I’d seen these diagrams in data sheets before and only partially understood them. I’d ‘done’ the software side of it before. But through probing, poking, tweaking and adjusting, I now think I understand how the SPI protocol works in hardware for the mcp3008. To my mind, that’s a day very well spent! Education is priceless.
To those who think it’s all a bit weird, the main draw for many in science, engineering and programming is that “YES” (punch the air) feeling when you understand how or why something works and how you can “fiddle” with it to influence or control what it does.
And it’s all a part of my plan to take over the world. MwoaHaHaHaHaaaaa!
We've released the first beta update in the development branch ahead of BitScope DSO version 3.0.
DSO 2.9 Ready Now
We've been collecting your feedback as we work towards the release of DSO 3.0. We have added new features and fixed many bugs. The time has come to make the new version available for beta testing. We want you to have the latest software for BitScope as soon as possible. This means releasing the new version it while it's still in development. This software fixes many bugs reported in earlier versions but it may also have some new bugs of its own. We recommend this version if you have encountered problems when using older ones or if you want the latest features and to help us improve this software with your feedback.
New features, familiar software.
We aim to update this very popular software application in a way that does not interfere with how you already use it. For example, shown here is how the channel controls look when first started with BitScope Micro with BitScope DSO 2.9. You might not notice much difference and all of the parameters work with the familiar Act On Touch User Interface introduced in DSO 2.5, but there is a new button (ZERO) and the values reported via some of these parameters are much more informative than before.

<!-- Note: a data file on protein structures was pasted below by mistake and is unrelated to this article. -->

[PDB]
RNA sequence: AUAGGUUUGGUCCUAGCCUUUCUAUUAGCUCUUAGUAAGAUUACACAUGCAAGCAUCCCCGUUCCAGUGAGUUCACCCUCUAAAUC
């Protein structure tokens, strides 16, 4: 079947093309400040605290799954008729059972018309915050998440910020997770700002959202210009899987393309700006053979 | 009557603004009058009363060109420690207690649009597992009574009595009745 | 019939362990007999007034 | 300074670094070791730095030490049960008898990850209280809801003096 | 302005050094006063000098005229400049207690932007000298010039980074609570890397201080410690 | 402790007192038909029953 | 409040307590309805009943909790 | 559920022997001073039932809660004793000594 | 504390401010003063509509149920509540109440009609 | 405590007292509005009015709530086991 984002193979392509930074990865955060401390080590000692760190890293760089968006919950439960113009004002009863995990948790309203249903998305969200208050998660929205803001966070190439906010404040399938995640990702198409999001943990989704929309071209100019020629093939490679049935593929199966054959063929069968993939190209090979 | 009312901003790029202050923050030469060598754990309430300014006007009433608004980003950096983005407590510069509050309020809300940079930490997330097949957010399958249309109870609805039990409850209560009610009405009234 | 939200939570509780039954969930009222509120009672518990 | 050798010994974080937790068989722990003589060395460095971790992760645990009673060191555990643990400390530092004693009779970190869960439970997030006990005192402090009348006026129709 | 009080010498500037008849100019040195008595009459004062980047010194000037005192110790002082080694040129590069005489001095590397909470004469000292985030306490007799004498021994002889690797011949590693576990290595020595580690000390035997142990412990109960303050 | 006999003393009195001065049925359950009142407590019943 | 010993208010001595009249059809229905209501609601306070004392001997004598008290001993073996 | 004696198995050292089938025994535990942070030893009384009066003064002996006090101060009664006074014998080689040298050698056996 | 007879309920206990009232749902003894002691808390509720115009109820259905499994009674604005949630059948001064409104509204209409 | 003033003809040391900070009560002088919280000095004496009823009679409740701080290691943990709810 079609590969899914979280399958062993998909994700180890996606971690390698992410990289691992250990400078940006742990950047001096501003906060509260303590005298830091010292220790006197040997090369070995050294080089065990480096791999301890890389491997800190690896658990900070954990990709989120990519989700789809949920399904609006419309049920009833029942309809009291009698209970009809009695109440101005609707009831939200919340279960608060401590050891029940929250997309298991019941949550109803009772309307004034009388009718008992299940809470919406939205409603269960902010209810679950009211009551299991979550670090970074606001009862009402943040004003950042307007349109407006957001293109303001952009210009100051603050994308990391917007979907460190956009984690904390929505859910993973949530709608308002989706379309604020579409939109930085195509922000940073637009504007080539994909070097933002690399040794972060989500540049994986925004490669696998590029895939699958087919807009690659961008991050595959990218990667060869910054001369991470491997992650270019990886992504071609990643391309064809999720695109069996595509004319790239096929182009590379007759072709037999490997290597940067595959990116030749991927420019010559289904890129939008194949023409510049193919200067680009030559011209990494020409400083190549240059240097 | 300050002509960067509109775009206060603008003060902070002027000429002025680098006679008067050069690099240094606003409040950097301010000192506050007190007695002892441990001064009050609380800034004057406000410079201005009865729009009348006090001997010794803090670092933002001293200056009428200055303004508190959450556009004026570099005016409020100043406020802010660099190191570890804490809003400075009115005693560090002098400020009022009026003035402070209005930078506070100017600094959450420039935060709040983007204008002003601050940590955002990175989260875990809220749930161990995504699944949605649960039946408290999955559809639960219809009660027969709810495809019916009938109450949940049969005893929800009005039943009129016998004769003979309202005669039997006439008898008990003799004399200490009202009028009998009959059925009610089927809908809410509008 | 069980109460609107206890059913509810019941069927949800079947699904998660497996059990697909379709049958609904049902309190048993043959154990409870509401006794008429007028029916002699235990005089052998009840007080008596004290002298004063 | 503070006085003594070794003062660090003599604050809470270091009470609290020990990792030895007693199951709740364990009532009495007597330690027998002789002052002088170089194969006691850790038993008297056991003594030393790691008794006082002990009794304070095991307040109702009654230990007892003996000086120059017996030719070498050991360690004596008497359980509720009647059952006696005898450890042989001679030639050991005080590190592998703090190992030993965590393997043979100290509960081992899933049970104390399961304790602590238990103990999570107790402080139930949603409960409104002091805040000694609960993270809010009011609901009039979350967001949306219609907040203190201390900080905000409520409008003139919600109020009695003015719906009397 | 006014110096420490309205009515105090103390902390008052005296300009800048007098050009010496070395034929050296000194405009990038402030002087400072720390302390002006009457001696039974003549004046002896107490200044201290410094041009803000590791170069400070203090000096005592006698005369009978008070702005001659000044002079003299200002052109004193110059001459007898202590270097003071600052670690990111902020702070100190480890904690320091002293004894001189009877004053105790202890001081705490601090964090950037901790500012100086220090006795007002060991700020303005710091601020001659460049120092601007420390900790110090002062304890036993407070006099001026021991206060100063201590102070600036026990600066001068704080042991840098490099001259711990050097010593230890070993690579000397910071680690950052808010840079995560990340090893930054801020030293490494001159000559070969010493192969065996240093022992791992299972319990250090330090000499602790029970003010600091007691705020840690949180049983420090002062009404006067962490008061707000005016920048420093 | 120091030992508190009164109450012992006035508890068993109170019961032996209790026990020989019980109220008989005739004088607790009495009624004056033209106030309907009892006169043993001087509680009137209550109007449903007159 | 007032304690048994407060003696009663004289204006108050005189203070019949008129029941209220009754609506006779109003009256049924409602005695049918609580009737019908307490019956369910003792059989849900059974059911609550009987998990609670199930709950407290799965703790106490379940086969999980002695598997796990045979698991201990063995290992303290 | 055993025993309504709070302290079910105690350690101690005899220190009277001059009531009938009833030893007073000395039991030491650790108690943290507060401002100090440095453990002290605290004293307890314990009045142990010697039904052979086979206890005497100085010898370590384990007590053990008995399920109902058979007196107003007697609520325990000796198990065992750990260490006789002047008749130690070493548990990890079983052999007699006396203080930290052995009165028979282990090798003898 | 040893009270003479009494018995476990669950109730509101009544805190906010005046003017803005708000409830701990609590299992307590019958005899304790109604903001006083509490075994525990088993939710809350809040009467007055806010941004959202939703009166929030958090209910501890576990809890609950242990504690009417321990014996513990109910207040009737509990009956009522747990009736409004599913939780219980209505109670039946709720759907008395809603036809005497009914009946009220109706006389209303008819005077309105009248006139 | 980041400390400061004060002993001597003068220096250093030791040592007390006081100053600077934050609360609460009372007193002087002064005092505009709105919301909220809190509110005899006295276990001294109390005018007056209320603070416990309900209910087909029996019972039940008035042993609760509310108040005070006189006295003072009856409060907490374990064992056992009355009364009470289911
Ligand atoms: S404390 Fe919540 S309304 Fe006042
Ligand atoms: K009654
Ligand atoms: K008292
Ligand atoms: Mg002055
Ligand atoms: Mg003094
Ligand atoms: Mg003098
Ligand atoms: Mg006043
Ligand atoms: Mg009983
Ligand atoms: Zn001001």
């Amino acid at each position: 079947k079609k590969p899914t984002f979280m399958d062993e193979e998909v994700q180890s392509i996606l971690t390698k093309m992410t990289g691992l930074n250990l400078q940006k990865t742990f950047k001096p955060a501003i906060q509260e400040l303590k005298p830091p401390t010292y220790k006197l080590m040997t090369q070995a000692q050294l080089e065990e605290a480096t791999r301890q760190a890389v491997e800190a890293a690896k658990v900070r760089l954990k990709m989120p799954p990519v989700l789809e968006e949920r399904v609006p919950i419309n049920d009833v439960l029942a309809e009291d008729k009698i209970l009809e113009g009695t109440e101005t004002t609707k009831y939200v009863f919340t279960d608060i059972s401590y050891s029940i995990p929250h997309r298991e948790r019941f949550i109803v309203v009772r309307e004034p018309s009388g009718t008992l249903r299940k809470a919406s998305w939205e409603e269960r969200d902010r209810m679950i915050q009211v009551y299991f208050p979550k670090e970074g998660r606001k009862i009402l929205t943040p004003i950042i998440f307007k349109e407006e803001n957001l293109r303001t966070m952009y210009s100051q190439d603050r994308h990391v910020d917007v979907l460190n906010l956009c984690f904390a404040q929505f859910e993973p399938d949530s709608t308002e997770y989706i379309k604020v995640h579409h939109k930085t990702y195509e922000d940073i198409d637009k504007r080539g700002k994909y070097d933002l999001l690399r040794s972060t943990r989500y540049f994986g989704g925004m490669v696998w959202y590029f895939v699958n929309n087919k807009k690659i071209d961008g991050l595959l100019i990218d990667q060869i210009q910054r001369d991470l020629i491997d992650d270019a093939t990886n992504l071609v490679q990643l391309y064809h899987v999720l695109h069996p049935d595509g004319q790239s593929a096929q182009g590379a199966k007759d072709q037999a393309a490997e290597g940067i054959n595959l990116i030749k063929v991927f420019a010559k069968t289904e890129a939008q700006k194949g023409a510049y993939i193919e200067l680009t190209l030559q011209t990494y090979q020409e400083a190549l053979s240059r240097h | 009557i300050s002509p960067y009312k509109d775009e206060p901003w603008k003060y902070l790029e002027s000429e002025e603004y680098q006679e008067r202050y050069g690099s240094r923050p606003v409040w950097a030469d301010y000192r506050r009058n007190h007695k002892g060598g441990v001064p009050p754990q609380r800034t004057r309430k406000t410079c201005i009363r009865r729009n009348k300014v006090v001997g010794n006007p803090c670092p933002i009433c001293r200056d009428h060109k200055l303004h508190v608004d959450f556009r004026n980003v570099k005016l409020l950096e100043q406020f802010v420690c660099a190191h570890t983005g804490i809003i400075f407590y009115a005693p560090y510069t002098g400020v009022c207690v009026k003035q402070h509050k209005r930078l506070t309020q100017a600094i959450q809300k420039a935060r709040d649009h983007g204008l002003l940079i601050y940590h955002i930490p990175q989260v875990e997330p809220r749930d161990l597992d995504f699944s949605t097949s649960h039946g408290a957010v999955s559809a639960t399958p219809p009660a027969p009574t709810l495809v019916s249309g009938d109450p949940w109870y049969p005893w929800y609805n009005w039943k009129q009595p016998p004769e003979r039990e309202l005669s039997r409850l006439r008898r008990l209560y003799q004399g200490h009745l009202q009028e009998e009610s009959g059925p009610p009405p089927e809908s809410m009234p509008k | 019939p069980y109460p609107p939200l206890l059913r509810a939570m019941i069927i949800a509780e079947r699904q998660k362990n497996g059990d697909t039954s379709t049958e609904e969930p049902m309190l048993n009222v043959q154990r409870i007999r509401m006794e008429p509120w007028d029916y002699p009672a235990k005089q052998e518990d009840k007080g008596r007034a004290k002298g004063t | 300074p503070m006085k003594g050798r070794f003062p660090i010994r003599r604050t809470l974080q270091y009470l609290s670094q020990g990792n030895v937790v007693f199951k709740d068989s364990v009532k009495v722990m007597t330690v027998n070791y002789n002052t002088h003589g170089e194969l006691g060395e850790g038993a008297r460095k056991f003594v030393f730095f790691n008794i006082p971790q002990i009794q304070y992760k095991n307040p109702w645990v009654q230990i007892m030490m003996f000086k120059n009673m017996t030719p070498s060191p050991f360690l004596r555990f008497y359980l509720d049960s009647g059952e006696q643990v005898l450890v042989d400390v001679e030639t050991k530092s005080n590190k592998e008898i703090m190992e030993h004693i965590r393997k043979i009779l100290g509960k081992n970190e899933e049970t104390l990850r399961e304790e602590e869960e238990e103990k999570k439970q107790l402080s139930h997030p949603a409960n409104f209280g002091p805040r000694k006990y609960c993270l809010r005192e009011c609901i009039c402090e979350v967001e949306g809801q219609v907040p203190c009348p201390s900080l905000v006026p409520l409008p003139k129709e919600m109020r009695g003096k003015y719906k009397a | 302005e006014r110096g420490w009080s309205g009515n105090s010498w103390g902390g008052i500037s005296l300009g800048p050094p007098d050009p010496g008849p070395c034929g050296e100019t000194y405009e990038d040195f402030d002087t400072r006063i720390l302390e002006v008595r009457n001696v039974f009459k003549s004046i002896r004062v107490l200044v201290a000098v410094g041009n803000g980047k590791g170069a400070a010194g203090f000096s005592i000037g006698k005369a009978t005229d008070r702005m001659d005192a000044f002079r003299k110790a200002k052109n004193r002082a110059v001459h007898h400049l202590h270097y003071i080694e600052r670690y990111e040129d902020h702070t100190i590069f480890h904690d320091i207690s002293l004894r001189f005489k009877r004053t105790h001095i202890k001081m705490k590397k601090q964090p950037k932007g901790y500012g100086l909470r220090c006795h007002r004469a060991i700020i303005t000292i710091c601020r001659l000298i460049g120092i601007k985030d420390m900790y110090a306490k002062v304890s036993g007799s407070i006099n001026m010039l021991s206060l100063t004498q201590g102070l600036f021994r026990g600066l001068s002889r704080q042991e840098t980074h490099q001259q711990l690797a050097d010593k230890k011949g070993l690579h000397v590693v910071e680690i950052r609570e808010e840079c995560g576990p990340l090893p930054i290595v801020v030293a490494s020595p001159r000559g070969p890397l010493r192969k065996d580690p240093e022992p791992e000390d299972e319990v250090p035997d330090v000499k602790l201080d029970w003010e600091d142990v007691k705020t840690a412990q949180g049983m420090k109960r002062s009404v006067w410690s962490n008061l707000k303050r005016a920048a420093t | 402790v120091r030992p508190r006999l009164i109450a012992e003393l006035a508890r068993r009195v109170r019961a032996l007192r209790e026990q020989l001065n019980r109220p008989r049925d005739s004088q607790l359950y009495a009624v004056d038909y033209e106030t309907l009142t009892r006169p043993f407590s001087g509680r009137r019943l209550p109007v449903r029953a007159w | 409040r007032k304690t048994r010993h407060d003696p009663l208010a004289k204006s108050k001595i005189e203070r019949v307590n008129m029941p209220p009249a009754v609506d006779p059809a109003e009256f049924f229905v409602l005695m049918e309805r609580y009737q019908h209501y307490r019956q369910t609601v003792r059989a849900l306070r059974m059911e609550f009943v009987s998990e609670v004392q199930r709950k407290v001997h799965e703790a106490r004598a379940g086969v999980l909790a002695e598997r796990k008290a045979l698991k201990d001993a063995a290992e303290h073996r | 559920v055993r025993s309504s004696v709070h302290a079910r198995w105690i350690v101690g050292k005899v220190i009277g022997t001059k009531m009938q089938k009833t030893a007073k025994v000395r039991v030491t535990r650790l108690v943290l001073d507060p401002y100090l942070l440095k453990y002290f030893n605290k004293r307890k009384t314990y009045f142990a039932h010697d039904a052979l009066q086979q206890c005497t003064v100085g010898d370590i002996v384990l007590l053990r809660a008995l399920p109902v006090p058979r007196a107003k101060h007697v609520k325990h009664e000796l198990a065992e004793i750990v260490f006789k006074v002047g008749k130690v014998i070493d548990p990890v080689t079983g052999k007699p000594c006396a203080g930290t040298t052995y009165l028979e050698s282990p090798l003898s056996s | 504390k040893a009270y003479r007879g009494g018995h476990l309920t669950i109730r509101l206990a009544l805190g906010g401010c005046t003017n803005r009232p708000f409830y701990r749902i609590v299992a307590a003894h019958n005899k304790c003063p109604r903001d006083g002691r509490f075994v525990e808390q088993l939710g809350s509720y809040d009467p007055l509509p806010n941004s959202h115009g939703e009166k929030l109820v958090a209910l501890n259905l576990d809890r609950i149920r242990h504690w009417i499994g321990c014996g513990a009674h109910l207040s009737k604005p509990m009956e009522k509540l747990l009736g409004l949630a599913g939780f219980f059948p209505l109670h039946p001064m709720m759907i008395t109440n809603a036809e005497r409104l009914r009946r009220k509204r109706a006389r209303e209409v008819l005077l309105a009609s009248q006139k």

Reporting bugs and requesting features.
So how do you know what all the changes are and how do you download the track development? Since we started using trello to offer more comprehensive technical support online, you've told us that you like it, so we're now using trello to enable you to track development and offer prompt updates for our software in development.
Simply visit and optionally subscribe to the BitScope DSO 2.9 development card to keep track of what's happening with DSO. Updates can be downloaded directly from the card as they are released and you can comment or make feature requests too. If you're new to BitScope DSO we highly recommend you visit the quick start quideto get up and running quickly. Once you're familiar with the basics you can refer to the BitScope User Guide for full details (for the production release).
If you have technical or other questions, see our online technical support and you can email us about software issues to email@example.com. Of course, BitScope DSO is not the only choice. There is a range of software so we'll be doing the same (using trello) for all of these. For example, we've also recently published a card for the BitScope Library. Others are coming soon. Updates are available (via the card) for Windows, Macintosh, Linux and ARM platforms including Raspberry Pi ! Please see the development card for all the details but in summary, our focus for this initial release is to add features for BitScope Micro in support of DC measurement